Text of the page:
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Theses Doctoral

Investigating the Mental Health Needs of Unaccompanied Immigrant Children in Removal Proceedings: A Mixed Methods Study

Baily, Charles David Richard

In recent years there has been a dramatic increase in the number of
children migrating to the United States without a parent. In Fiscal Year
2014 alone, U.S. immigration authorities apprehended and detained almost
70,000 unaccompanied children, compared to less than 9,000 in 2010. This
rapid rise has been fueled primarily by children arriving from Central
America, one of the world’s most violent regions. The available literature
on unaccompanied children in the United States suggests that they are a
vulnerable and underserved population, who are at risk for repeated
exposure to extreme psychosocial adversities at every stage of their
migration and frequently face many of these challenges alone. However, to
date there has been little formal study of their mental health needs.
The aim of this exploratory study was to obtain initial data regarding the
psychosocial context, mental health presentation, and mental health service
utilization of unaccompanied children released to guardians in the
community pending immigration hearings to determine their eligibility to
remain in the United States. The study employed a mixed methodology
combining qualitative and quantitative data. The sample comprised 26
unaccompanied
children and their guardians residing in the New York City metro area,
interviewed between September 2013 and December 2014.
Results showed that children in our sample had complex reasons for
migration, frequently combining push factors such as fleeing gang violence
and pull factors such as a desire for reunification with parents in the
United States after long separations. Most had been exposed repeatedly to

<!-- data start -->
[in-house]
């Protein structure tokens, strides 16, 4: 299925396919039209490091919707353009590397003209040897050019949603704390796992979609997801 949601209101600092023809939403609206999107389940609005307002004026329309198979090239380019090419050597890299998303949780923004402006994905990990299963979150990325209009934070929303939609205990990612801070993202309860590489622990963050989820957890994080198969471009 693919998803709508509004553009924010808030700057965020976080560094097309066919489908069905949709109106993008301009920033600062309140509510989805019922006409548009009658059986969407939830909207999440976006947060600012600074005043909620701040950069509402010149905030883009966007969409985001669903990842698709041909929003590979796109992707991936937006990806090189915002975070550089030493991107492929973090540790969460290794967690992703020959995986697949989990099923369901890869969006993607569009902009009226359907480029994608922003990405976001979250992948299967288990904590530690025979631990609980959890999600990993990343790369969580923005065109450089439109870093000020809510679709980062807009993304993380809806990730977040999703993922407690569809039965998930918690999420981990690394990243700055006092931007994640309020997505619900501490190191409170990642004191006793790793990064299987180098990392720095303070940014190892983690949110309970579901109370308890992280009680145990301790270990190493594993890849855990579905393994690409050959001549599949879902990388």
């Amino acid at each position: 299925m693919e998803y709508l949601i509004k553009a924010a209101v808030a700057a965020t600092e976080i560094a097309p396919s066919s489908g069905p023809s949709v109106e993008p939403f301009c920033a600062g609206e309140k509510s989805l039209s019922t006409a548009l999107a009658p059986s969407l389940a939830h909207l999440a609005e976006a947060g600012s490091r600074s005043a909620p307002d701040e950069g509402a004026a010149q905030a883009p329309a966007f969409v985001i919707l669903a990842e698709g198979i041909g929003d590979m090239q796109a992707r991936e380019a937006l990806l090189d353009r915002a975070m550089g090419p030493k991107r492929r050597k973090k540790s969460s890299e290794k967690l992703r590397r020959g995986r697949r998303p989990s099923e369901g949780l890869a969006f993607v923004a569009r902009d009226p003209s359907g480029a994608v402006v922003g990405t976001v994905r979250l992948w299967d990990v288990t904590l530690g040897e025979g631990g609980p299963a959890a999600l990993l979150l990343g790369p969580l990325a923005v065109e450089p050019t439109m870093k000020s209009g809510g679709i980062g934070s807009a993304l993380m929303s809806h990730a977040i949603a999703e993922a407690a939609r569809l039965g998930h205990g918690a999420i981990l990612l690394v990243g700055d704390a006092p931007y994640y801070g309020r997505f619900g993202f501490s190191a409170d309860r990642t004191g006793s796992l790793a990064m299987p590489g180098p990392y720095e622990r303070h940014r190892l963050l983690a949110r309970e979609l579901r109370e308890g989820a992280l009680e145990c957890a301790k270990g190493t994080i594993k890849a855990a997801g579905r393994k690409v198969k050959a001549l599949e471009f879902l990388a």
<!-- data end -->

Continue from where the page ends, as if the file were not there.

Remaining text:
extreme psychosocial stressors prior to and during their migration,
including almost two-thirds who had witnessed violence, serious injury, or
death and over one-third who had witnessed domestic abuse or had been
physically abused themselves. However, children also described benefitting
from an array of supports that protected against stressors and promoted
their wellbeing, and in their narratives they emphasized overcoming
adversity rather than victimization.
On a structured mental health diagnostic interview, the majority of
children met criteria for one or more past-year anxiety and depressive
disorders. Few received diagnoses for behavioral problems. Compared against
these data, child-report measures screened more effectively for
internalizing disorder diagnoses and guardian-report measures screened more
effectively for externalizing disorder diagnoses. Despite the high rates of
diagnosable disorders in the sample, most children appeared to be
functioning well in family, social, and educational domains. No children
were receiving formal mental health services at the time of their study
interview, although several were being monitored by school counselors.
Children presenting with mental health concerns were provided with
referrals to mental health treatment services and contacted for a brief
telephone follow-up interview three months later. At follow-up, a number of
children had received counseling. Availability of school counselors and
referral to therapists in the community through pediatricians were the
primary facilitators of service access. Lack of knowledge of available,
Spanish-speaking services and cost of treatment were common obstacles to
seeking treatment. Some children and their guardians did not perceive a
need for services, and most of these children appeared to be functioning
well at follow-up.
This study was designed to be largely descriptive and to provide data to
inform future, theory-driven research. In the discussion section, social
ecological models of risk and resilience and Hobfoll’s Conservation of
Resources theory are presented as potential paradigms for understanding
unaccompanied children’s migration processes, with stressors and supportive
factors interacting across systemic levels and over time to determine
children’s access to resources and their mental health, functioning, and
wellbeing. Finally, the implications of the study’s findings for future
research, psychosocial intervention, and rights-based advocacy with
unaccompanied children are considered.

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More About This Work

Academic Units
Clinical Psychology
Thesis Advisors
Verdeli, Helen
Degree
Ph.D., Columbia University
Published Here
February 6, 2017
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